Rob Mitchell's opinion piece should be compulsory reading for all students of political science and communication. It illustrates the many tactics of McCarthyism.
The first lesson is avoid the issue. To do this, Mitchell employs argumentum ad hominem --- attack the messenger, not the message. This appeal to feelings rather than intellect insults the reader.
He then drags out another rhetorical trick of McCarthyism --- the Big Smear. By pointing out defects in the Catholic Church, he implies that automatically the Church's pro-life advocacy is wrong. This is a variation of the Big Lie and Straw Man devices --- that by by implying defeat of a non-message, one has destroyed the real message.
Mitchell wants his readers to believe that only Catholics oppose abortion. This technique --- Isolate the Opposition, is another tool of McCarthyism. Yet, polls consistently indicate that a majority of Canadians favour at least some restriction on access to abortion. Mitchell belittles their right to express these views.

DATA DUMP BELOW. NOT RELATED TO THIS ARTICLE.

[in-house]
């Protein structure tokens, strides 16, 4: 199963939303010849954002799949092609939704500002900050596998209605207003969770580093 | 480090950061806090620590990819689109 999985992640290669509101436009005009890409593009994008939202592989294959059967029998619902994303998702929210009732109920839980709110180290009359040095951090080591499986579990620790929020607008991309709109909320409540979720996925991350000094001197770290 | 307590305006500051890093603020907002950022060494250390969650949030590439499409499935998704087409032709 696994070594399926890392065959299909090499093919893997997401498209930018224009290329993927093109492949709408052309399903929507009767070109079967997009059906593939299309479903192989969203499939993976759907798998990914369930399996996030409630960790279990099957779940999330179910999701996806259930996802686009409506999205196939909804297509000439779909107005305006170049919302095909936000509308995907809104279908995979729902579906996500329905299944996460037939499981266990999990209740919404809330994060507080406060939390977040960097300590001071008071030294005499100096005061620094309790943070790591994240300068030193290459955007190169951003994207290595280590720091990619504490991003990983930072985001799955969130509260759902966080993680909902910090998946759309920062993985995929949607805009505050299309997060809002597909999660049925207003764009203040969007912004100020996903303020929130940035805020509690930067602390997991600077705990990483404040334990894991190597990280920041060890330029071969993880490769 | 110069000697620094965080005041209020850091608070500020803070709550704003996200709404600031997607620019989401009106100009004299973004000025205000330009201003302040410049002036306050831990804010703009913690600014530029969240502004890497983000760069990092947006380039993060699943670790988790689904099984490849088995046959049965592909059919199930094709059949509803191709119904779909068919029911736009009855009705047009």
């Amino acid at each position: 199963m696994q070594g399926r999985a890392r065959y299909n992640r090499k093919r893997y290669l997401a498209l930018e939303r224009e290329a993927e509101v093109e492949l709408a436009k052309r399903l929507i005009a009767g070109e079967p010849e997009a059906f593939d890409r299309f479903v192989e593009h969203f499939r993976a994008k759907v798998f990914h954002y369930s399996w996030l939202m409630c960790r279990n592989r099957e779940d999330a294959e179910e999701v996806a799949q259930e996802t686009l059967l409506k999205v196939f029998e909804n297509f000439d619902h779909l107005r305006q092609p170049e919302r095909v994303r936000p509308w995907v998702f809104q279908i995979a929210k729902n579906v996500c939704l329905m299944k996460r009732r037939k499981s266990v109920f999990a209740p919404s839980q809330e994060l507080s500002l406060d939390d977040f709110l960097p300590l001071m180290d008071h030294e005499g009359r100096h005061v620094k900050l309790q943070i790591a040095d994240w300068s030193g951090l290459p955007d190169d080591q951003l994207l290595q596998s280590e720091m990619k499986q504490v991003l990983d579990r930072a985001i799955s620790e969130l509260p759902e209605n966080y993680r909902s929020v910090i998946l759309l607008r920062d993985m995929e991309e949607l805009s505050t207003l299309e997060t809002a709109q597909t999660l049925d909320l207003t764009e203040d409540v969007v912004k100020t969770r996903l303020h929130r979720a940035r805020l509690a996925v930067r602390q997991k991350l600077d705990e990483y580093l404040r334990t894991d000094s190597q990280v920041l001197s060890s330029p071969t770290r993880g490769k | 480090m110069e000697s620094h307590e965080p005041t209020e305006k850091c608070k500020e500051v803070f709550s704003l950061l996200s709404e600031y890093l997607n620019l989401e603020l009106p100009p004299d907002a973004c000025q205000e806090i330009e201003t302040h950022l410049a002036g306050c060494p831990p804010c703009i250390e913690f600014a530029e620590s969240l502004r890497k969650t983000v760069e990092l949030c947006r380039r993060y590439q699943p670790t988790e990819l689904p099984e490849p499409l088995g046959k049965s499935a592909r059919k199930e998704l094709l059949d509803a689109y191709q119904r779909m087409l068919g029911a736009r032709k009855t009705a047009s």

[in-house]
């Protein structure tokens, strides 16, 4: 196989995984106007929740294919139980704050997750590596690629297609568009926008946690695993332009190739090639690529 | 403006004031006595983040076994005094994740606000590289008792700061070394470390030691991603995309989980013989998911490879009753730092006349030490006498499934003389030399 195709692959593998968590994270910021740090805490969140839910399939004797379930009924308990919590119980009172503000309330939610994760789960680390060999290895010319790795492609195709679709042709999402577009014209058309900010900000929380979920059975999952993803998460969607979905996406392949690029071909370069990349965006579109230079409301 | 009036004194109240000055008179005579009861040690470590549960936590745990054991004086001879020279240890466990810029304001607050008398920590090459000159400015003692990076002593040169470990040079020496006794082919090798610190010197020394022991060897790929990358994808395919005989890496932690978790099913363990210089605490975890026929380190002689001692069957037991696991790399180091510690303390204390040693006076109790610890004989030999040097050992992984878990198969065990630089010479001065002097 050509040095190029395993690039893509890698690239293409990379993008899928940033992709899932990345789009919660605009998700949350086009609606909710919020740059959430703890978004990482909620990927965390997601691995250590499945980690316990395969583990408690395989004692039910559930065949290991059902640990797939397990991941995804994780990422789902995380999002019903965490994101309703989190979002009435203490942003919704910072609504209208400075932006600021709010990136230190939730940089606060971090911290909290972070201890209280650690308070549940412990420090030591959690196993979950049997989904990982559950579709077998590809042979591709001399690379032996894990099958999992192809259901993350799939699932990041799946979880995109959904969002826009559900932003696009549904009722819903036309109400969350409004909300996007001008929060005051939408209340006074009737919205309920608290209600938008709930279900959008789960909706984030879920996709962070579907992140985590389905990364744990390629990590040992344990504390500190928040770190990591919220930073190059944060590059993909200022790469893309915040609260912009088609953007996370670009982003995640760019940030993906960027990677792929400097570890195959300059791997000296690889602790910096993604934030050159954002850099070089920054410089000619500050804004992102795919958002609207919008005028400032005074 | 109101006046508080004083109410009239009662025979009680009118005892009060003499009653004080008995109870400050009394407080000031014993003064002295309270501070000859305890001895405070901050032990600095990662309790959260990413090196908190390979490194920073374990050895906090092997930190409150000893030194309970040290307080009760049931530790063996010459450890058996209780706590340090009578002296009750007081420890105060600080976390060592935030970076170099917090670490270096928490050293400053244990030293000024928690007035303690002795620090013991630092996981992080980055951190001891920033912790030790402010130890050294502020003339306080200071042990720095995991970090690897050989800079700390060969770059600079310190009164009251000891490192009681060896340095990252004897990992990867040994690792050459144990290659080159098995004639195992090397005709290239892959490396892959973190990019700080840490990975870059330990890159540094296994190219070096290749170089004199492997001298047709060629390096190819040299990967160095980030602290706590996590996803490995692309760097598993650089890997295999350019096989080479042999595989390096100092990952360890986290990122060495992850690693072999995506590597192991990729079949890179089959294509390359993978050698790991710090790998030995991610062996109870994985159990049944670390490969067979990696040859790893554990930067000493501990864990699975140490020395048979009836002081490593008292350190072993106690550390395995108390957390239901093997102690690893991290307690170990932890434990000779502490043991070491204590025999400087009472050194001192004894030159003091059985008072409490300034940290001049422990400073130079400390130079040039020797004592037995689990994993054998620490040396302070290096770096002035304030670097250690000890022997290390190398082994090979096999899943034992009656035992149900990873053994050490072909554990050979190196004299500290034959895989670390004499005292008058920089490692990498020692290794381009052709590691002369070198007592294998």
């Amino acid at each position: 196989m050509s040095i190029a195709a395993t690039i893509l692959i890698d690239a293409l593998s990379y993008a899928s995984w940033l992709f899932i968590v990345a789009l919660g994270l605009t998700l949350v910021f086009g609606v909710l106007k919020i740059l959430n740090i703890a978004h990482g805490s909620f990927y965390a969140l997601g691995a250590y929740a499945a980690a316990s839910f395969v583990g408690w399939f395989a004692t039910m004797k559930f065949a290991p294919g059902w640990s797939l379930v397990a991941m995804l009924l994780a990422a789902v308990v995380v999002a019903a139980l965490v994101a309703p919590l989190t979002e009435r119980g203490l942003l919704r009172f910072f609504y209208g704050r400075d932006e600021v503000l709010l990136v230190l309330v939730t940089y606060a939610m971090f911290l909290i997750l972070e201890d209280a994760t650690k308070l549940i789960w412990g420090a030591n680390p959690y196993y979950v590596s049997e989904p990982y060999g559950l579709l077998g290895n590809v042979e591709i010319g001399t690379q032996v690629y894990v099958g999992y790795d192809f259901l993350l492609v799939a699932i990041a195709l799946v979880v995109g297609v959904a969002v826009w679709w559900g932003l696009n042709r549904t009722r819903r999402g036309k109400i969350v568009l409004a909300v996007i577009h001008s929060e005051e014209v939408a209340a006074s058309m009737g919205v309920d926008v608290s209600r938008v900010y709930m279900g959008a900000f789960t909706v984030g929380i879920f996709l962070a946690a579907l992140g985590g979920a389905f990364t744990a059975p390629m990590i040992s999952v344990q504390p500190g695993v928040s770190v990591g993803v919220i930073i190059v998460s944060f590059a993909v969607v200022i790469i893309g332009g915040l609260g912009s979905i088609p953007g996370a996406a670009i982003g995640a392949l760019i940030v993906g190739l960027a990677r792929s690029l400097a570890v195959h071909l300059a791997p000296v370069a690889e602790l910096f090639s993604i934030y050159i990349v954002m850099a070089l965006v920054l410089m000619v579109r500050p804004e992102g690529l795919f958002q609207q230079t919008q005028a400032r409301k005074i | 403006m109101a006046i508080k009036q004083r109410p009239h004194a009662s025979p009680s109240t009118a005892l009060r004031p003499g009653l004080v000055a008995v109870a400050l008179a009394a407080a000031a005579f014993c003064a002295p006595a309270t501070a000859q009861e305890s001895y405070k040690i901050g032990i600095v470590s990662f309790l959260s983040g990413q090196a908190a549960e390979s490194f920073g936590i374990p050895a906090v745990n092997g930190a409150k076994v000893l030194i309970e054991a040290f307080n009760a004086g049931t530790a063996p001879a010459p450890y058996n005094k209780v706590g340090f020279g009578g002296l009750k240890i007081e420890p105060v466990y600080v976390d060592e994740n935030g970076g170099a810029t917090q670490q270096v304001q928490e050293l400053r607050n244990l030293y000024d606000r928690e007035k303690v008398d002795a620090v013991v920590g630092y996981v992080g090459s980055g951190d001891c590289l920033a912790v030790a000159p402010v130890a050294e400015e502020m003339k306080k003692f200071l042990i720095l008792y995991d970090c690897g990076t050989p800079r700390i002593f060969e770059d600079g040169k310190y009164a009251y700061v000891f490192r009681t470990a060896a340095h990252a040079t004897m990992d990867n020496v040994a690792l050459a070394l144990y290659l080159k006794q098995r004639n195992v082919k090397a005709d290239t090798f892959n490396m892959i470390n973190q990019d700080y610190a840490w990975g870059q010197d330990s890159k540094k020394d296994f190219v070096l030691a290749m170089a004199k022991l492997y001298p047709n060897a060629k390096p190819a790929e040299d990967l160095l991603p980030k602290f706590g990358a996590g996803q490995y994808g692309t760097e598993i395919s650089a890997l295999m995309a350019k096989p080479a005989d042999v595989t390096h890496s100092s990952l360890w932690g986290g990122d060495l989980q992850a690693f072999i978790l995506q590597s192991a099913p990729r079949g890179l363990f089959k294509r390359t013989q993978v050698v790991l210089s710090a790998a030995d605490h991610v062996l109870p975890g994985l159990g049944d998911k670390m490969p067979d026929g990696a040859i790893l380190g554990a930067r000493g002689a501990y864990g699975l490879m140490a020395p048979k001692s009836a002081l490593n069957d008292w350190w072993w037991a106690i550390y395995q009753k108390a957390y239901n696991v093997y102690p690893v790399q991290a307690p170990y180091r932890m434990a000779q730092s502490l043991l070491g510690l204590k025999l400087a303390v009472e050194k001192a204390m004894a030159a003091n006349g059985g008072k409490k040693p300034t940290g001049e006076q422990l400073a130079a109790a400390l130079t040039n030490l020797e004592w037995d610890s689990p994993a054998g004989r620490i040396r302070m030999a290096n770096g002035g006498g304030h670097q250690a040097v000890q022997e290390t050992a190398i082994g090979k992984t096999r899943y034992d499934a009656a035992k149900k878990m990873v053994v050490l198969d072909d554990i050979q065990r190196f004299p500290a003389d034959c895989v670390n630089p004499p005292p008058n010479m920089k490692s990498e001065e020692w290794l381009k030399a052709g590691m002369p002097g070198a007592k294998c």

Using the Big Smear technique, Mitchell attempts to silence all opposition by the egregious allegation that anyone opposed Dr. Henry Morgentaler's Order of Canada is anti-Semitic. Lacking evidence for this calumny, as authority he cites (wait for it) a Montreal newspaper cartoonist. His style shows an inability to deal with differing yet honestly-held opinions.
To bolster the other side of the argument, Mitchell employs what every propagandist recognizes as the Rosy Glow. He tells us that Dr. Morgentaler is a tiny, frail, 85-year-old man, and a holocaust survivor. All this may be true, but quite irrelevant to the issue.
We continue to wonder if columnists, cartoonists, and selected letters to the editor provide the shield for the expression of the publisher's own opinions, while maintaining the pretense of journalistic objectivity.
* Obviously, because the Toronto Star censors comment that goes against any of its basic tenets, such as, in this case,